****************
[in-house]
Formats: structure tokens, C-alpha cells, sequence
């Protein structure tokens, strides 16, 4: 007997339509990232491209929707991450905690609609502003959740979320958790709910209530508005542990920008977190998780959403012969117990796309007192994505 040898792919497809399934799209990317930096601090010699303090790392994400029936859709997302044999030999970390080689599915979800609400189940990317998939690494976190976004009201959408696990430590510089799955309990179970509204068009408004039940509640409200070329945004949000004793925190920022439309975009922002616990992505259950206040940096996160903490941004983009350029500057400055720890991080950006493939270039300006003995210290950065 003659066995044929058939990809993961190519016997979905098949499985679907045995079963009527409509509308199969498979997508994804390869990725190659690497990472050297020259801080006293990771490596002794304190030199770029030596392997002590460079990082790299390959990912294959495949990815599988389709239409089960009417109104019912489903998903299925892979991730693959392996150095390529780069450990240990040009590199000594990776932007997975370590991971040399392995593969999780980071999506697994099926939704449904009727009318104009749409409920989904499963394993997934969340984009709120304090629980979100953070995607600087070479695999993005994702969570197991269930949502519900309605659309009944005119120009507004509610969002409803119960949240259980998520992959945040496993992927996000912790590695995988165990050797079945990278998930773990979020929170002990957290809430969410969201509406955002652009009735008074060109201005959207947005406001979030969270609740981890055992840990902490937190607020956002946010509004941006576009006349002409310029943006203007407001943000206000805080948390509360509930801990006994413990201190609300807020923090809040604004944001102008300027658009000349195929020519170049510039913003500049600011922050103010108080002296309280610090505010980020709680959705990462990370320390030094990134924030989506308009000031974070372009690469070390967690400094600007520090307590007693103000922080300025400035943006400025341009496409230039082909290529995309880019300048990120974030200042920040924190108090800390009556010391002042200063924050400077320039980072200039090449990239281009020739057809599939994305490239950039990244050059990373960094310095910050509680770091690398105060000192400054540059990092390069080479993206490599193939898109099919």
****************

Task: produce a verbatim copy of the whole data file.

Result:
[in-house]
Formats: structure tokens, C-alpha cells, sequence
């Protein structure tokens, strides 16, 4: 007997339509990232491209929707991450905690609609502003959740979320958790709910209530508005542990920008977190998780959403012969117990796309007192994505 040898792919497809399934799209990317930096601090010699303090790392994400029936859709997302044999030999970390080689599915979800609400189940990317998939690494976190976004009201959408696990430590510089799955309990179970509204068009408004039940509640409200070329945004949000004793925190920022439309975009922002616990992505259950206040940096996160903490941004983009350029500057400055720890991080950006493939270039300006003995210290950065 003659066995044929058939990809993961190519016997979905098949499985679907045995079963009527409509509308199969498979997508994804390869990725190659690497990472050297020259801080006293990771490596002794304190030199770029030596392997002590460079990082790299390959990912294959495949990815599988389709239409089960009417109104019912489903998903299925892979991730693959392996150095390529780069450990240990040009590199000594990776932007997975370590991971040399392995593969999780980071999506697994099926939704449904009727009318104009749409409920989904499963394993997934969340984009709120304090629980979100953070995607600087070479695999993005994702969570197991269930949502519900309605659309009944005119120009507004509610969002409803119960949240259980998520992959945040496993992927996000912790590695995988165990050797079945990278998930773990979020929170002990957290809430969410969201509406955002652009009735008074060109201005959207947005406001979030969270609740981890055992840990902490937190607020956002946010509004941006576009006349002409310029943006203007407001943000206000805080948390509360509930801990006994413990201190609300807020923090809040604004944001102008300027658009000349195929020519170049510039913003500049600011922050103010108080002296309280610090505010980020709680959705990462990370320390030094990134924030989506308009000031974070372009690469070390967690400094600007520090307590007693103000922080300025400035943006400025341009496409230039082909290529995309880019300048990120974030200042920040924190108090800390009556010391002042200063924050400077320039980072200039090449990239281009020739057809599939994305490239950039990244050059990373960094310095910050509680770091690398105060000192400054540059990092390069080479993206490599193939898109099919």